Thursday, July 12, 2007

Blue metal sheets

The bright blue corrugated metal partitions you could see in that last post are one of the distinctive features of life in Beijing in recent years. Almost every building site is ringed around with them. And there are hundreds, perhaps thousands of major building sites in this city at any one time.

It wasn't always so ubiquitous. I think the first time I saw it was a few years ago, when they demolished my favourite - narrow, slummy, charming - street here (Jiugulou Dajie - Old Drum Tower Avenue, the place where I lived when I first came to Beijing) as part of a massive pre-Olympic road-widening and modernization programme. At first, the piecemeal demolition of the buildings along the street (much of it carried out by the owners themselves, as they meticulously gutted their homes and businesses of any materials of value) went on in full view. Then someone remembered that the Olympic torch was going to pass along this route (I can't now recall why the heck the torch was here 4 years early, but it was), and realised that dozens upon dozens of derelict, "bombed out" houses might not make the right impression on TV. And so, pretty much overnight, the blue metal sheeting sprang up along the entire length of the street.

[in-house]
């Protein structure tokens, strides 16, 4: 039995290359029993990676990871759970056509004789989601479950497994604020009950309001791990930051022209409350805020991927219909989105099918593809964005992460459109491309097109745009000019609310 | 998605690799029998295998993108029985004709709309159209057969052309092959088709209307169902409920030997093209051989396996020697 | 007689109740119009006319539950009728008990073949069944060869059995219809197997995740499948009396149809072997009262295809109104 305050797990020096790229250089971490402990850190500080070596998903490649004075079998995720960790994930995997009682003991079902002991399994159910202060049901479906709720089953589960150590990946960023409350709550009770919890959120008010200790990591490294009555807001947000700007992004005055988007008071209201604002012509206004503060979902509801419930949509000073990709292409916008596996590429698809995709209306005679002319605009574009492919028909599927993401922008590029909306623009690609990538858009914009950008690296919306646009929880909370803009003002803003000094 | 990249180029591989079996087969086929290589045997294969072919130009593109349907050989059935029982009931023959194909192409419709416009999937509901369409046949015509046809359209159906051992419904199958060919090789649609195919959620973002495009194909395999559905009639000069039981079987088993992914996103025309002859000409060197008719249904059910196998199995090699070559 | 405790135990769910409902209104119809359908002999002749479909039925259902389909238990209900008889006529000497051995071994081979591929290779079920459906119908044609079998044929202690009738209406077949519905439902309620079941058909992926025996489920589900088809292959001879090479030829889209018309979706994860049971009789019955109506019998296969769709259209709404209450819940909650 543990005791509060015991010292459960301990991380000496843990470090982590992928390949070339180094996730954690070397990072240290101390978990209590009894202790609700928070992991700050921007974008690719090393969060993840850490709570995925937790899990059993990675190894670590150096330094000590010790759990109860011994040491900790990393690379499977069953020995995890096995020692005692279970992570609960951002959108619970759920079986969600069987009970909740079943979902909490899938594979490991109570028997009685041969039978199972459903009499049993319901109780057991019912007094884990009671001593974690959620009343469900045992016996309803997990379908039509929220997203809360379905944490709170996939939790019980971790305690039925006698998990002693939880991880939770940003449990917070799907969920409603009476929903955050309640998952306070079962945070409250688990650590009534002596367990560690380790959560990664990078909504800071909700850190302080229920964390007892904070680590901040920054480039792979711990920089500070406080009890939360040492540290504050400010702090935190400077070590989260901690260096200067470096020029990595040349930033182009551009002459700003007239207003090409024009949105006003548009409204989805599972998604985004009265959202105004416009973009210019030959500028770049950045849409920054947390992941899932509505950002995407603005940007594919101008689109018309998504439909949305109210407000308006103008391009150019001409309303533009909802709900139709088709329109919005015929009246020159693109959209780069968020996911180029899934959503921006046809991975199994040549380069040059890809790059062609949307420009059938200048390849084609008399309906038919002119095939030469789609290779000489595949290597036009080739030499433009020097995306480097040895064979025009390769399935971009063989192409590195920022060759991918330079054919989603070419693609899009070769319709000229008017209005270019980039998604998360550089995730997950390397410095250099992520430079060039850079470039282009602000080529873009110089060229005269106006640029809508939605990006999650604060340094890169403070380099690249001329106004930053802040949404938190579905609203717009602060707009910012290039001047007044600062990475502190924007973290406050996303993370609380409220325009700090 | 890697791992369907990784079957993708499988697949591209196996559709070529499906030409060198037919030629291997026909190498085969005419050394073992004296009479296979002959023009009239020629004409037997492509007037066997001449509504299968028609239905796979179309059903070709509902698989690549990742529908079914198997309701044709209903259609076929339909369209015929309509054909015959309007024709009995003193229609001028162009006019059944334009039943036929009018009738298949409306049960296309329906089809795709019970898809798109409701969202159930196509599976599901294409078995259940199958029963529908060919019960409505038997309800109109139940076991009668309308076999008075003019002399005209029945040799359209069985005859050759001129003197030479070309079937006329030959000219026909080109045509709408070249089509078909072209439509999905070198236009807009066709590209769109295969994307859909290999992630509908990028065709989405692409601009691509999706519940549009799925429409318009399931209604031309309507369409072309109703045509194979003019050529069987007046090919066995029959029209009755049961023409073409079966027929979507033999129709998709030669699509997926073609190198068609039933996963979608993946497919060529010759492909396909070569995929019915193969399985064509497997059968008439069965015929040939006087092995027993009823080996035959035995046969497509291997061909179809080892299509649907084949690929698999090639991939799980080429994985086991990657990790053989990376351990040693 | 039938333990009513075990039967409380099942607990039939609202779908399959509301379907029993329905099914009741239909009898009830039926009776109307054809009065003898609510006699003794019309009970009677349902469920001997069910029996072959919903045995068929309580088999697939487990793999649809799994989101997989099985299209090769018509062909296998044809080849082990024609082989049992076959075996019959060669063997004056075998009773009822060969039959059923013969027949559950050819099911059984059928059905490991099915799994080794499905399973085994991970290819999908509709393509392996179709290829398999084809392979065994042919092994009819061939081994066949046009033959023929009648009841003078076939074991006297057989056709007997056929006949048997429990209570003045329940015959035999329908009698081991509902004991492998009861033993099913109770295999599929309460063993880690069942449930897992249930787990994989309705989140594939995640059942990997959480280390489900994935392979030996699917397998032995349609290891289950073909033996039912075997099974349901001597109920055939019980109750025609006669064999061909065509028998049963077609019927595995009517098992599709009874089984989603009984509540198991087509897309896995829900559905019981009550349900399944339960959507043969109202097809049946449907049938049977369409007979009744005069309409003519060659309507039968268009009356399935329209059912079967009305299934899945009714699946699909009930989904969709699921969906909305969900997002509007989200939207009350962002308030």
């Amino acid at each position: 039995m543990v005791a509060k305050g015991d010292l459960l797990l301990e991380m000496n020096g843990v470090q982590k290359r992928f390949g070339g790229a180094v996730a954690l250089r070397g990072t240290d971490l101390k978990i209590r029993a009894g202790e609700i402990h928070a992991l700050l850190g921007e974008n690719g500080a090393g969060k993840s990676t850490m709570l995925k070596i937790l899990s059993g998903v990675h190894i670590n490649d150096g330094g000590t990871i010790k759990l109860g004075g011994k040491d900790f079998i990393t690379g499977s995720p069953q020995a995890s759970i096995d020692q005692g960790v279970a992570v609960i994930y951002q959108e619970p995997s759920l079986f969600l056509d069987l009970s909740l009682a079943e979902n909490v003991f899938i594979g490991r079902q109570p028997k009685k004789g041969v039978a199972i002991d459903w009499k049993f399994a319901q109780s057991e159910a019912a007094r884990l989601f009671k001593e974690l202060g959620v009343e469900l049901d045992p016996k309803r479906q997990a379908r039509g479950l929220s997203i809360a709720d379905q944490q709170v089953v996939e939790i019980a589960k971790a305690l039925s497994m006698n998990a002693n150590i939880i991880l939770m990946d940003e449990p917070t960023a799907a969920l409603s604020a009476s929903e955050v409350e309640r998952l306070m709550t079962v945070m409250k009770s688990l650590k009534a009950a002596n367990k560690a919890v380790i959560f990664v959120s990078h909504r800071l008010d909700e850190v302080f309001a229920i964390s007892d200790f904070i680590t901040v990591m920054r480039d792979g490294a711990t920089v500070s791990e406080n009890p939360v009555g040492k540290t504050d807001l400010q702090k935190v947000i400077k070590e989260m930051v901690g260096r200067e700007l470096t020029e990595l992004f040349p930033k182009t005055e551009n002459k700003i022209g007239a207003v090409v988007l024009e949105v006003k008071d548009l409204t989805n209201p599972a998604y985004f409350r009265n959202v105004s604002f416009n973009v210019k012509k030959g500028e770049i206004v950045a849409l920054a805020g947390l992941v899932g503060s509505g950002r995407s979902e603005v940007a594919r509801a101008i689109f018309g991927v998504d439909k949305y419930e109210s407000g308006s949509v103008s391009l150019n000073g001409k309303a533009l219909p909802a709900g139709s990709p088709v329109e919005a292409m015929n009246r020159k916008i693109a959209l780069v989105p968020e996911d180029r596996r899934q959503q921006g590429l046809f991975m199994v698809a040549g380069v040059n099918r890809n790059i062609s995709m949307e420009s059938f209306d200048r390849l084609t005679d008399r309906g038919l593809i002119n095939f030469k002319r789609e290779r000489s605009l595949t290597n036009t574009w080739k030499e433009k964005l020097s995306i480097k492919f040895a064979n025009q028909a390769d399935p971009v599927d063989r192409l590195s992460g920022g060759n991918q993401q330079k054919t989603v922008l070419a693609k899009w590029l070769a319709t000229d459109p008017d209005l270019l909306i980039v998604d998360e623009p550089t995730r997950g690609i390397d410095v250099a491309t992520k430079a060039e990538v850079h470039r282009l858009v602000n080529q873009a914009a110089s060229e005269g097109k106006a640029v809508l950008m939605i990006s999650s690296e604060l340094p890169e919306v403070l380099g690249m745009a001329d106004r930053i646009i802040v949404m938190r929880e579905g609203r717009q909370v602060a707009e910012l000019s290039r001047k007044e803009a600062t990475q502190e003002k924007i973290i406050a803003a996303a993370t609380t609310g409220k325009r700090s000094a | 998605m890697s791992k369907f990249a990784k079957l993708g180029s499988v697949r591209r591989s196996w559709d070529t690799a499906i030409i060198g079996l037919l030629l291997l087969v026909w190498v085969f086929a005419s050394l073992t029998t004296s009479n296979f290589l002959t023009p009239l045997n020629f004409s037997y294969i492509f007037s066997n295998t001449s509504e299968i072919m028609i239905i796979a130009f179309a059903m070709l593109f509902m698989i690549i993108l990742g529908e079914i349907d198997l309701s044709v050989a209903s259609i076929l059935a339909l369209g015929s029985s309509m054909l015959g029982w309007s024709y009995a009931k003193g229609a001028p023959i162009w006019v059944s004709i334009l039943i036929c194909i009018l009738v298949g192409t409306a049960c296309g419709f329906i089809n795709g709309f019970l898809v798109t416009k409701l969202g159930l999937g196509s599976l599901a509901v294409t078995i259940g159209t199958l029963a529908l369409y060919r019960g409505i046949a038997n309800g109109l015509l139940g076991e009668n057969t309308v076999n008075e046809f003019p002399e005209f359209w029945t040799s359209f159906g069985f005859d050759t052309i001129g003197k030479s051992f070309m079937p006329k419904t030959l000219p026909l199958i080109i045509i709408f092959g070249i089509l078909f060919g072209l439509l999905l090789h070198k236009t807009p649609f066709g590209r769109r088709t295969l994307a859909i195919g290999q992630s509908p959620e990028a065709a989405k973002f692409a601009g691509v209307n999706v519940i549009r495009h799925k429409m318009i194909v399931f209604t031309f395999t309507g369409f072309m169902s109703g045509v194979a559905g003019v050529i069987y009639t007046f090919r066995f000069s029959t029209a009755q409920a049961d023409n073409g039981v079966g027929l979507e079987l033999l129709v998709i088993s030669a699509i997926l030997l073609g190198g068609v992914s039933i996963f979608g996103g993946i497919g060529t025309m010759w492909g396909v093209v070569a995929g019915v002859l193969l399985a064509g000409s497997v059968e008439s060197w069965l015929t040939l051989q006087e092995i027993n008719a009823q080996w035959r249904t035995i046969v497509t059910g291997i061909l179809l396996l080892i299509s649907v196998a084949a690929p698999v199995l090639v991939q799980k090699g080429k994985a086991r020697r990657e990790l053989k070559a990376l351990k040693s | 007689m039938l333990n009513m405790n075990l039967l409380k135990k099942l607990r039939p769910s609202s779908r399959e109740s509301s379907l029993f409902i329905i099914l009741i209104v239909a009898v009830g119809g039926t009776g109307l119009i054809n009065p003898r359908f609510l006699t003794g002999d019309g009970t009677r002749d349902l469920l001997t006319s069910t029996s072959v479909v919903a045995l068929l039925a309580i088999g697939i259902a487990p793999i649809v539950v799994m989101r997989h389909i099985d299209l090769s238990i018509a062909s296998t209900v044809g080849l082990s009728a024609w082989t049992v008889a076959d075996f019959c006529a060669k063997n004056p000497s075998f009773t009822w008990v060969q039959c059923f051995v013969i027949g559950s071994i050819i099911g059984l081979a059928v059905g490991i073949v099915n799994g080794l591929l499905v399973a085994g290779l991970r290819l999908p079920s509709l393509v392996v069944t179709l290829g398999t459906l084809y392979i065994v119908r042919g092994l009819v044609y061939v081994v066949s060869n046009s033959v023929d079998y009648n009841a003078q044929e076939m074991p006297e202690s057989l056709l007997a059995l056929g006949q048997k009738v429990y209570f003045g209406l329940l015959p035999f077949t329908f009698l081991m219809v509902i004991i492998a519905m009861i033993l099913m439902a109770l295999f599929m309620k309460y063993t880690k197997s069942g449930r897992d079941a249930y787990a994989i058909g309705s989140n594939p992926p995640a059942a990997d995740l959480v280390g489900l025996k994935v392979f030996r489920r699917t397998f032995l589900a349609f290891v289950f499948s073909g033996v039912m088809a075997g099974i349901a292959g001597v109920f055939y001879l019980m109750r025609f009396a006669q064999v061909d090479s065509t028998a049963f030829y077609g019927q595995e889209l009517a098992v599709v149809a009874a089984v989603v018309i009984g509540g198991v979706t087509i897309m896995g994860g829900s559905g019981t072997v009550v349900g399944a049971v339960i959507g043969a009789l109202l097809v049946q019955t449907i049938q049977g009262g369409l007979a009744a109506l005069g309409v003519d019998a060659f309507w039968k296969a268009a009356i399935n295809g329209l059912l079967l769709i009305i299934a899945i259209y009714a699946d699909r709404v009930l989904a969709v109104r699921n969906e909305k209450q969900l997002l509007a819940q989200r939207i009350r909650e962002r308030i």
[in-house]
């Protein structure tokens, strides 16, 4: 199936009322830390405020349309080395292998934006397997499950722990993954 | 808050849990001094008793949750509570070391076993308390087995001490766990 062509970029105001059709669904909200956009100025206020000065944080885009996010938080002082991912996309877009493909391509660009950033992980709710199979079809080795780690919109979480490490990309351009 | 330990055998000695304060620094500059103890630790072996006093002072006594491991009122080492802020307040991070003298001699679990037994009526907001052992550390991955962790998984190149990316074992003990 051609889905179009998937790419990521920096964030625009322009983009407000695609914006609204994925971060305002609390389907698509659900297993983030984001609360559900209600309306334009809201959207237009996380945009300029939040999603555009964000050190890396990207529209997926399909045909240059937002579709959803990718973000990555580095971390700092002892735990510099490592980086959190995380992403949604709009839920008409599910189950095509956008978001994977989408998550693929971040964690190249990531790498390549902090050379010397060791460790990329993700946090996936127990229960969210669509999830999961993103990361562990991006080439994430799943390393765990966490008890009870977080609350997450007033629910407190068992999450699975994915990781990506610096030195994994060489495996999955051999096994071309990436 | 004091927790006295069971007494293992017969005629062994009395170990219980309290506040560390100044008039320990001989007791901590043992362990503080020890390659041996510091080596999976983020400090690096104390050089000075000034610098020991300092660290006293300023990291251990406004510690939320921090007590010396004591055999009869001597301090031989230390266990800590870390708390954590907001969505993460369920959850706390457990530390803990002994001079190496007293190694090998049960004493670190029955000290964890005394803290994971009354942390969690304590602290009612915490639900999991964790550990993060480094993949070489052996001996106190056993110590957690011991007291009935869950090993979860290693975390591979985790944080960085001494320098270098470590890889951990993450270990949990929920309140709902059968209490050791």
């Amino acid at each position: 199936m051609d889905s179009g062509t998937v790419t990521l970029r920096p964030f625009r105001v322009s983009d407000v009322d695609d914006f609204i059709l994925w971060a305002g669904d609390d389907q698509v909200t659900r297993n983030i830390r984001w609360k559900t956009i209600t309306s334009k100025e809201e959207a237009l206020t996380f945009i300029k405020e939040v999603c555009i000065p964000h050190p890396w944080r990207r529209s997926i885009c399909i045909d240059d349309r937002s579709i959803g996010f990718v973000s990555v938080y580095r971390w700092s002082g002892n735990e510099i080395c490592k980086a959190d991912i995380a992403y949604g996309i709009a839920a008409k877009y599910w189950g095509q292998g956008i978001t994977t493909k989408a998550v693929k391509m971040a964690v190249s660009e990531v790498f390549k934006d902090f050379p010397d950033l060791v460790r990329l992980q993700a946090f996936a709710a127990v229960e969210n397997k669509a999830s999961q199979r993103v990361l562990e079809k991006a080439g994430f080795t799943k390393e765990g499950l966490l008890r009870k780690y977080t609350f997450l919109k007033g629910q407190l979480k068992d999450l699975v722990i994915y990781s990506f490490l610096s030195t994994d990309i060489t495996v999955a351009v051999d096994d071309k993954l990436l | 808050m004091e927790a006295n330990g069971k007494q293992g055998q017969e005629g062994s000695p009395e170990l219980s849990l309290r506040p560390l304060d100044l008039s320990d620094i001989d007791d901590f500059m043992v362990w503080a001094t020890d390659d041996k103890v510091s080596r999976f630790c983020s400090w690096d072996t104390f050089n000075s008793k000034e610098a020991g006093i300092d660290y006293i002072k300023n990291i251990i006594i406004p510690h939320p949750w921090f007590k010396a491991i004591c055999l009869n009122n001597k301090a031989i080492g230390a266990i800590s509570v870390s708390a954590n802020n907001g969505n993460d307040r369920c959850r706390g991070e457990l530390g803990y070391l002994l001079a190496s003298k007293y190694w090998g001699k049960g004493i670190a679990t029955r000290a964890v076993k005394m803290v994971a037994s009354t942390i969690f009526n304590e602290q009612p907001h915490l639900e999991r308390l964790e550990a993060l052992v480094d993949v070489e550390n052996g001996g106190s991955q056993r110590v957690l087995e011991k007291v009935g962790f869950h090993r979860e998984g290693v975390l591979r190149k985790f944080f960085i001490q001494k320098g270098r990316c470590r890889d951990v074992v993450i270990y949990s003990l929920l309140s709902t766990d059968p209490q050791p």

Trouble was, it still didn't really obscure the view of stark, skeletal, half-ruined dwellings behind them - some of which were two or three storeys tall (the hutongs are traditionally built on a single storey, but some slightly more modern dwellings had become interspersed with them). So, along much of the street, another layer of metal sheets was added, to double the height of the screen. This was slightly more effective.

The stark blue-painted metal, though, was still rather ugly, rather conspicuous - rather too obviously hinting at the desolation it was attempting to conceal. So...... on the evening before the torch came through, hundreds of workers showed up to paint the metal wall the same unobtrusive pale gray colour as the surrounding hutongs.

It may just have worked. I didn't see the TV coverage, but I imagine that if the cameras focused tightly on the runner carrying the torch, the background would have just been a continuous blur anyway..... and doubtless there were large, well-marshalled crowds lining the route..... so, three-quarters of a mile of continuous metal wall may have gone unnoticed.

This little anecdote sums up the good & bad of China for me, especially in regard to the government. Foresight: next to zero. Instinct to always opt for the cheapest, crappiest, most short-term 'fix' for any problem: overwhelming. Ability to get things done on impossibly short timeframes: quite frightening. Last-minute-ism: a way of life.

5 comments:

Tulsa said...

Now that is a cool china observation.

Mary said...
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Mary said...
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Mary said...

That's really cool.But I thought trouble was, it still didn't really obscure the view of stark, skeletal, half-ruined dwellings behind them - some of which were two or three storeys tall (the hutongs are traditionally built on a single storey, but some slightly more modern dwellings had become interspersed with them).

Perforated metal sheets

Froog said...

Wow! Corrugated metal sheeting SPAM!!

At least 'Mary' had the decency to delete her earlier "just leave a link" contributions and came back to write a comment.

It's a funny old world!